A farmer has built a 7ft high, metal barricade around his farm to deter joyriders – and he hopes to finish the job using crowd control fencing from the London Olympics.

Mr Rayner, who claims his business suffers “a crime a day”, admitted that the fencing would be unpopular with locals who use public footpaths surrounding his fields.

But after becoming disillusioned with the service provided by Thames Valley Police, he feels the fencing is the only way to keep unwanted vehicles off his land.

“We have got footpaths running through our farm and we have been plagued by motorbikes damaging crops,” said Mr Rayner.

Farm facts

J Rayner & Sons farm over a large area in and around the Royal Borough of Windsor & Maidenhead, as well as Essex, Henley on Thames, South Bucks and Surrey.

Main Total area of tenanted farmland is 283ha. The company also manages and shares 1,082ha. Cropping includes winter wheat, oilseed rape, maize, sunflowers and grassland.

Livestock – currently a small fold of Highland cattle 

Mr Rayner, a director at J Rayner and Sons, based in Horton, Berkshire, is halfway through putting up two miles of Heras fencing around his fields. The project is costing him thousands of pounds.

He hopes to finish the job by securing a good deal for fencing used for crowd control during the Olympics. “This winter, we are hoping to buy some of the Olympic fencing and out a permanent fence up.”

The problems with motorbikes appeared to be worse in Berkshire compared with Surrey and Greater London, he said.

“Thames Valley Police has a no-chase policy with motorbikes and if they catch a motorbike on your land, they just give them a warning and tell them not to do it again,” he added.

“However, we do know that when we phone the Met Police, we normally have the third cavalry arrive.”

Mr Rayner believes most youngsters know they should not be entering his fields, but many do not realise when they are causing damage.

“A field to them is a field of grass – they don’t care,” he said. “They are just doing it because they think they have the right.”

He claims that some of the cars and motorbikes are stolen and would like to see laws passed so that all owners have to register vehicles through their own identity at the Post Office, such as in most other European countries.

The fencing project is the latest in a series of crime prevention measures Mr Rayner has taken out to protect his farm business from crime.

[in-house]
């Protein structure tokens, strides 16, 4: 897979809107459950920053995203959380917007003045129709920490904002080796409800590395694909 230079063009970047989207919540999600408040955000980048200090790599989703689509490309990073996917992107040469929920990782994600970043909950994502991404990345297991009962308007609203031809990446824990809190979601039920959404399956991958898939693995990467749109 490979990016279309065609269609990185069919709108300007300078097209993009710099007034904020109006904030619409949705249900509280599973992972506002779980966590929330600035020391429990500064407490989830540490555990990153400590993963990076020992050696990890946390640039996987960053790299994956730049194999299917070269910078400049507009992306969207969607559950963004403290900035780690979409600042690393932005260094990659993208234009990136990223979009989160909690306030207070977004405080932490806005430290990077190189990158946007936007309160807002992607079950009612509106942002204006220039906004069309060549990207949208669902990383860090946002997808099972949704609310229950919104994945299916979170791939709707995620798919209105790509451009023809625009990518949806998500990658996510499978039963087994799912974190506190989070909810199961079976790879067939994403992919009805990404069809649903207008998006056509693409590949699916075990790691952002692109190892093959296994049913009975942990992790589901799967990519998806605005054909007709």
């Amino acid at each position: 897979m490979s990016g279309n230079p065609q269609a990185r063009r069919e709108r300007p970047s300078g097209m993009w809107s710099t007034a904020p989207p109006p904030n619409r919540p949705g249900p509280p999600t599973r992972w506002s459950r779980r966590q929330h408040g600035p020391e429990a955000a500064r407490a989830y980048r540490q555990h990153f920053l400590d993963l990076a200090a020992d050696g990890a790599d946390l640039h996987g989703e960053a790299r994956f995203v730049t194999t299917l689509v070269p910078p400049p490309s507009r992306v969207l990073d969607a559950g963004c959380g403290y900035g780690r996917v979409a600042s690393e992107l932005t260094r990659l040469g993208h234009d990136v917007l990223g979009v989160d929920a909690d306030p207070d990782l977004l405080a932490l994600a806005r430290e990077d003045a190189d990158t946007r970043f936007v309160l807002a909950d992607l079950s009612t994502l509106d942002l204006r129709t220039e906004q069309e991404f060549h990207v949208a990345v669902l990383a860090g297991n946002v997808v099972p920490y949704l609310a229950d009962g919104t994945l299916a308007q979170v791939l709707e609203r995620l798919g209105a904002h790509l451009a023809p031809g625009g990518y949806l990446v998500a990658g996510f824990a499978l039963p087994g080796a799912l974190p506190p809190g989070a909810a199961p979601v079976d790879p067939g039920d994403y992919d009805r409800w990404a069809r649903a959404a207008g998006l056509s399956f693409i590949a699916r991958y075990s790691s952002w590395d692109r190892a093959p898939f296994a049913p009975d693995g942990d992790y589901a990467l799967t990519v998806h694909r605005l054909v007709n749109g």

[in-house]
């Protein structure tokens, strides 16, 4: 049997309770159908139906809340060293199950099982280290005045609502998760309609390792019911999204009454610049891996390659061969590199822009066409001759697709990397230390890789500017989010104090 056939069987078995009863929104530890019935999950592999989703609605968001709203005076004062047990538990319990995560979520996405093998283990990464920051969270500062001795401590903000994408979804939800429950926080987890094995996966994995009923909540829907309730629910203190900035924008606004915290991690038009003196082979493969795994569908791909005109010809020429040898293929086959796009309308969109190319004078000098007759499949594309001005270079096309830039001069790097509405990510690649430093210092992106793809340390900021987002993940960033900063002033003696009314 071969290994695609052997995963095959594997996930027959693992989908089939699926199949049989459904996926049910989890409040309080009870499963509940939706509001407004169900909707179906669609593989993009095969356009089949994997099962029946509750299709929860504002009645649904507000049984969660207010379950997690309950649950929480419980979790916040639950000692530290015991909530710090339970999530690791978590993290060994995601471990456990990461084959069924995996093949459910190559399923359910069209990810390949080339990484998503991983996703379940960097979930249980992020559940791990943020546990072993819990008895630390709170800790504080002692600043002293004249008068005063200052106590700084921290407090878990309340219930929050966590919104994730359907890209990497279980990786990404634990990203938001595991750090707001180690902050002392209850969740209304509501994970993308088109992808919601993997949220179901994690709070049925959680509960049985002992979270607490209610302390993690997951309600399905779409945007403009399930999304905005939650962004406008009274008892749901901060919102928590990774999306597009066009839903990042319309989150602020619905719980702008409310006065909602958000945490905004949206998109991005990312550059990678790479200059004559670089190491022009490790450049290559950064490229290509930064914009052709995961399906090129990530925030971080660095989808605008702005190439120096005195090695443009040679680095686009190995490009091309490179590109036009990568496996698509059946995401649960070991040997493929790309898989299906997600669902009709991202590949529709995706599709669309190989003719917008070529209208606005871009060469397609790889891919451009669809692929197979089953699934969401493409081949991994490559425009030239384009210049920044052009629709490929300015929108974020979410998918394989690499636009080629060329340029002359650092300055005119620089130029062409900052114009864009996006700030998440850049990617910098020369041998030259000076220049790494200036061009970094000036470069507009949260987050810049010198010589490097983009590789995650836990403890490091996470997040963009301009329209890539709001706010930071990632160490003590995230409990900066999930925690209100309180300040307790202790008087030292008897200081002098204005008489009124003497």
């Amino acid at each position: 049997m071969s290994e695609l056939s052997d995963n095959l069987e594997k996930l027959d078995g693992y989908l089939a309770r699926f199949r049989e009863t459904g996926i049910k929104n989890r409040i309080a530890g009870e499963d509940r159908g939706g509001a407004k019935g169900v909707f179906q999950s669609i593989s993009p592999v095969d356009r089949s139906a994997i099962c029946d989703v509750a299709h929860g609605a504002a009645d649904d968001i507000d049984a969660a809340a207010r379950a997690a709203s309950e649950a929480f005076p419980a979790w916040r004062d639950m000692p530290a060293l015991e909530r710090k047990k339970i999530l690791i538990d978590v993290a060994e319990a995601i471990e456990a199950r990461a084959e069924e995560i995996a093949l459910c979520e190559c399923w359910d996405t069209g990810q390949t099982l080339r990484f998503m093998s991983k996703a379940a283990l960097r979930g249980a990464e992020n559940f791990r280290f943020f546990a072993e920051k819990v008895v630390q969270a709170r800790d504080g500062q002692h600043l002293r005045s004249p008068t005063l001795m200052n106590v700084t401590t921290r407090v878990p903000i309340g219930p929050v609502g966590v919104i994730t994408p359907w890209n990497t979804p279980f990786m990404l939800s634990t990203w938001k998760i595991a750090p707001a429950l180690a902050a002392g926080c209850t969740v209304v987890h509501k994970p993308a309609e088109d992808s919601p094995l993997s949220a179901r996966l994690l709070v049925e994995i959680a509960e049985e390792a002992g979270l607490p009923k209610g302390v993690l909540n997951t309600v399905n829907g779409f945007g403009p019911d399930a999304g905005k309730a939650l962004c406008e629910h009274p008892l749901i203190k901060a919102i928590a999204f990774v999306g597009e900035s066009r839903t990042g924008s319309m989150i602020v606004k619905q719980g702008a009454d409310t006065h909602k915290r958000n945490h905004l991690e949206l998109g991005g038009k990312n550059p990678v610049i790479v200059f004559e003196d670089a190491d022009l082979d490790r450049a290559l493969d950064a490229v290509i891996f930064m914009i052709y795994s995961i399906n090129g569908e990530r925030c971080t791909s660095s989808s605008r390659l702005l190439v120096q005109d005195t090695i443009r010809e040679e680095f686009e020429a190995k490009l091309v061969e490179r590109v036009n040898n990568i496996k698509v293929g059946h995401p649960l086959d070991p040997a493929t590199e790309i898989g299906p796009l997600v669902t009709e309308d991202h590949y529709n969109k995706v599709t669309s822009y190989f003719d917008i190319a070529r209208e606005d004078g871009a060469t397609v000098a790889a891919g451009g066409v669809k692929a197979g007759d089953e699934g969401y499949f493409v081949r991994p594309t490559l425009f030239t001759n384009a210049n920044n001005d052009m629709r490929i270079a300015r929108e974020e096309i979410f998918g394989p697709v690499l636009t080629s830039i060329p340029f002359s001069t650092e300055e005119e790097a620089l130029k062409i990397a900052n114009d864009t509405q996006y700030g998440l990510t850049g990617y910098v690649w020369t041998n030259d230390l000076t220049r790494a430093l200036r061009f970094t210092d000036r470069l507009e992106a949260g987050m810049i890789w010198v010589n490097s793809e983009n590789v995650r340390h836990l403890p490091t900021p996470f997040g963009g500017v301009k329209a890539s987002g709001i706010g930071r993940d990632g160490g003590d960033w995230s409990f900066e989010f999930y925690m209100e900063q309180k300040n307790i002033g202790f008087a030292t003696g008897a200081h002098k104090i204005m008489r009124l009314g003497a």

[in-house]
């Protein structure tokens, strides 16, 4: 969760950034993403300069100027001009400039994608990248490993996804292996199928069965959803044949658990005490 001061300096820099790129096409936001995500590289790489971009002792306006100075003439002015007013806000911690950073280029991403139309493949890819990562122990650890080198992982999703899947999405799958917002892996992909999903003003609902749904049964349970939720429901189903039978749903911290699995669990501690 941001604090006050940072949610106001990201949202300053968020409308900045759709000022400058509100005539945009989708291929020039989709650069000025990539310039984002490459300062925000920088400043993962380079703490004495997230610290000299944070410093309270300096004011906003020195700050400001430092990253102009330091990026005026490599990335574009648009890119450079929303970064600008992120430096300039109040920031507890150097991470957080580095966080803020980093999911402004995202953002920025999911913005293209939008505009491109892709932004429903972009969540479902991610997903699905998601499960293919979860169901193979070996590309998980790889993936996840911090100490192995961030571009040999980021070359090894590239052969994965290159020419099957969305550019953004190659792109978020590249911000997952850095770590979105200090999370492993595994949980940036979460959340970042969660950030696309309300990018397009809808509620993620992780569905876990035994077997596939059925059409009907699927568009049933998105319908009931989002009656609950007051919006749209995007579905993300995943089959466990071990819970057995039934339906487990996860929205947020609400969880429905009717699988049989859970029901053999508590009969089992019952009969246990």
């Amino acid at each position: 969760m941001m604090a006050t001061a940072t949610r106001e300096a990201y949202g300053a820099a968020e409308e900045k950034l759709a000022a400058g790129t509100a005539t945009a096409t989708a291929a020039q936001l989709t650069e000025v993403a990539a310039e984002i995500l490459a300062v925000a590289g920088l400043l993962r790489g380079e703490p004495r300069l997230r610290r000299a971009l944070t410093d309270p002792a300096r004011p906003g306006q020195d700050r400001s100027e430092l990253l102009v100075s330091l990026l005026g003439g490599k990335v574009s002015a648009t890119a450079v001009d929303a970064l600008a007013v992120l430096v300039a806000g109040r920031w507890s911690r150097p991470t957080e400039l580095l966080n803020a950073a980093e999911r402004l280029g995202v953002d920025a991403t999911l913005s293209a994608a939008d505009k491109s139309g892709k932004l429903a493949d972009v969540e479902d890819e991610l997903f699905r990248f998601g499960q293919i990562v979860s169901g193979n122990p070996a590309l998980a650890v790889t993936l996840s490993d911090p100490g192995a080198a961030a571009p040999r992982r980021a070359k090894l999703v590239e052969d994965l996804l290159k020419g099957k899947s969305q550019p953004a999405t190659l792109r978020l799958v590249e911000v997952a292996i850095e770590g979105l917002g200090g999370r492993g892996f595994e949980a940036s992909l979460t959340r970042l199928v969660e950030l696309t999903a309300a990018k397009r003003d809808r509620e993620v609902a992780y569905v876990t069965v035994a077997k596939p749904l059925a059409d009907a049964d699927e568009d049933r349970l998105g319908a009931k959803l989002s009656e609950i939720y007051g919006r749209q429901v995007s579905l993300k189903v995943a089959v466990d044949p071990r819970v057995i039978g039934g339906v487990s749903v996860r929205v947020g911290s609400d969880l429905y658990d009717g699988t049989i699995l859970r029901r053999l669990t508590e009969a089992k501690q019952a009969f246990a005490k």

Ram-proof steel gates secure entrances to fields, which are all either moated or surrounded by walls.

In recent years, thieves have stolen at least five tractors belonging to Mr Rayner in East Berkshire alone. Trackers, costing £500 to install plus a monthly charge, have been fitted to his fleet of John Deere and Kayote tractors.

“Crime has got so bad that we can no longer leave a tractor or any machinery unmanned. If the combine breaks down, the man has to stay with it,” said Mr Rayner.

Bales can never be left out in fields for longer than an hour – or they risk being stolen or set on fire, he added.

Metal theft has affected Mr Rayner less than some of his farming neighbours, but cultivators and gates have been stolen.

“We’ve been welding gates down for a very long time, but there is lots the government could do, you cannot just blame the police,” he said.

Mr Rayner would like to see compulsory identification checks introduced for anyone taking scrap metal to a merchant with payments made only through BACS or an approved bank account.

NFU Mutual Rural crime survey
 • Rural crime cost the UK £52.7m in 2011 (6% increase on 2010)

• Theft in the South East totalled £5.5m during the same period

• Tools, quad bikes and fuel top thieves’ wishlist in the South East

Three years ago, Mr Rayner had CCTV installed at Berkyn Manor Farm, his farming base in Horton. A local installed the security system for £4,000 with no annual contract.

The system includes six cameras, a 24-hour recording machine and a TV monitor with internet access, which allows Mr Rayner to log in and view from anywhere in the world.

“When I am on holiday I can see what the weather is like for drilling or combining,” he said.

But Mr Rayner said the best addition to his farm security was the electronic gate he built at the front entrance of his farm in 2004.

The gate cost £6,000 to build plus an extra £2,500 for running the cables. A PIN is used to gain access.

Before the gate was built, strangers had been entering his yard, looking around and helping themselves to his equipment and farming goods, said Mr Rayner.

“The electronic gate has brought me more pleasure than any tractor or any cultivator or any combine that I have ever bought,” he added. “Because I know that my gate is always locked and only people that should be there are there.”

Supt Dave Gilbert, commander of the Windsor and Maidenhead Local Police Area, said: “It is disappointing to hear that Mr Rayner is unhappy with the service he is receiving from Thames Valley Police and I am hoping to meet with him in the next week to address some of the issues he has raised face to face.

“Rural crime is a force priority for Thames Valley Police and we are proactively targeting those who bring misery to people living in these areas. We have recently made a number of arrests and will continue to run operations to tackle rural crime.”

More on this topic

See the Farmers Weekly Crime Register.